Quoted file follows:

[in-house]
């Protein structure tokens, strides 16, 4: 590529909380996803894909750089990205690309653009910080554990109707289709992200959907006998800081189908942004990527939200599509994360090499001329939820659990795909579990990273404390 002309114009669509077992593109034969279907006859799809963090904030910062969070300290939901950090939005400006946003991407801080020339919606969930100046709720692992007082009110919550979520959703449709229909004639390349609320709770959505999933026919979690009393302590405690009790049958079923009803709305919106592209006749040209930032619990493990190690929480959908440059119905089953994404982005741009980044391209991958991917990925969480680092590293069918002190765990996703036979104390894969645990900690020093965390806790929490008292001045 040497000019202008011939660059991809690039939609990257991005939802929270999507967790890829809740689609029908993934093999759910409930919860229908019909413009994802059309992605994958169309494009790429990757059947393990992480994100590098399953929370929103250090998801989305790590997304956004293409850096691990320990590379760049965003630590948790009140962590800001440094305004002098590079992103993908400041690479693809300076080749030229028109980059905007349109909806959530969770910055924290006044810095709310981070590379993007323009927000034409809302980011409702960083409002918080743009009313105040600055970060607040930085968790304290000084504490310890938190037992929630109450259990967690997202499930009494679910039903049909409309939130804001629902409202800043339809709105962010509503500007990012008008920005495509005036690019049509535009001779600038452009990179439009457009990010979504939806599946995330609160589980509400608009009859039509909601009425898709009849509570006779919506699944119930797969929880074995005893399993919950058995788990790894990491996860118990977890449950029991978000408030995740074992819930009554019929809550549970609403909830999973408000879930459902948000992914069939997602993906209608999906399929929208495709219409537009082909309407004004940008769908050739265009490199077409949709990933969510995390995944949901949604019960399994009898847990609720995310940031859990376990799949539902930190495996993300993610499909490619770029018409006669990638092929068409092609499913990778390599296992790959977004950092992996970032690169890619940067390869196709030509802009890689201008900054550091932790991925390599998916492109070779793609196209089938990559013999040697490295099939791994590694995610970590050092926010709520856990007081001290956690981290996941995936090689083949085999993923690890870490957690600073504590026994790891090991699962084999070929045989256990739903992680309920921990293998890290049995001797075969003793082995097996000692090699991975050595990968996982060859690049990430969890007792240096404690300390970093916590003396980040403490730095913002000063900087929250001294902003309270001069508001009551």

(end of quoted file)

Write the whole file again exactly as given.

[in-house]
């Protein structure tokens, strides 16, 4: 590529909380996803894909750089990205690309653009910080554990109707289709992200959907006998800081189908942004990527939200599509994360090499001329939820659990795909579990990273404390 002309114009669509077992593109034969279907006859799809963090904030910062969070300290939901950090939005400006946003991407801080020339919606969930100046709720692992007082009110919550979520959703449709229909004639390349609320709770959505999933026919979690009393302590405690009790049958079923009803709305919106592209006749040209930032619990493990190690929480959908440059119905089953994404982005741009980044391209991958991917990925969480680092590293069918002190765990996703036979104390894969645990900690020093965390806790929490008292001045 040497000019202008011939660059991809690039939609990257991005939802929270999507967790890829809740689609029908993934093999759910409930919860229908019909413009994802059309992605994958169309494009790429990757059947393990992480994100590098399953929370929103250090998801989305790590997304956004293409850096691990320990590379760049965003630590948790009140962590800001440094305004002098590079992103993908400041690479693809300076080749030229028109980059905007349109909806959530969770910055924290006044810095709310981070590379993007323009927000034409809302980011409702960083409002918080743009009313105040600055970060607040930085968790304290000084504490310890938190037992929630109450259990967690997202499930009494679910039903049909409309939130804001629902409202800043339809709105962010509503500007990012008008920005495509005036690019049509535009001779600038452009990179439009457009990010979504939806599946995330609160589980509400608009009859039509909601009425898709009849509570006779919506699944119930797969929880074995005893399993919950058995788990790894990491996860118990977890449950029991978000408030995740074992819930009554019929809550549970609403909830999973408000879930459902948000992914069939997602993906209608999906399929929208495709219409537009082909309407004004940008769908050739265009490199077409949709990933969510995390995944949901949604019960399994009898847990609720995310940031859990376990799949539902930190495996993300993610499909490619770029018409006669990638092929068409092609499913990778390599296992790959977004950092992996970032690169890619940067390869196709030509802009890689201008900054550091932790991925390599998916492109070779793609196209089938990559013999040697490295099939791994590694995610970590050092926010709520856990007081001290956690981290996941995936090689083949085999993923690890870490957690600073504590026994790891090991699962084999070929045989256990739903992680309920921990293998890290049995001797075969003793082995097996000692090699991975050595990968996982060859690049990430969890007792240096404690300390970093916590003396980040403490730095913002000063900087929250001294902003309270001069508001009551």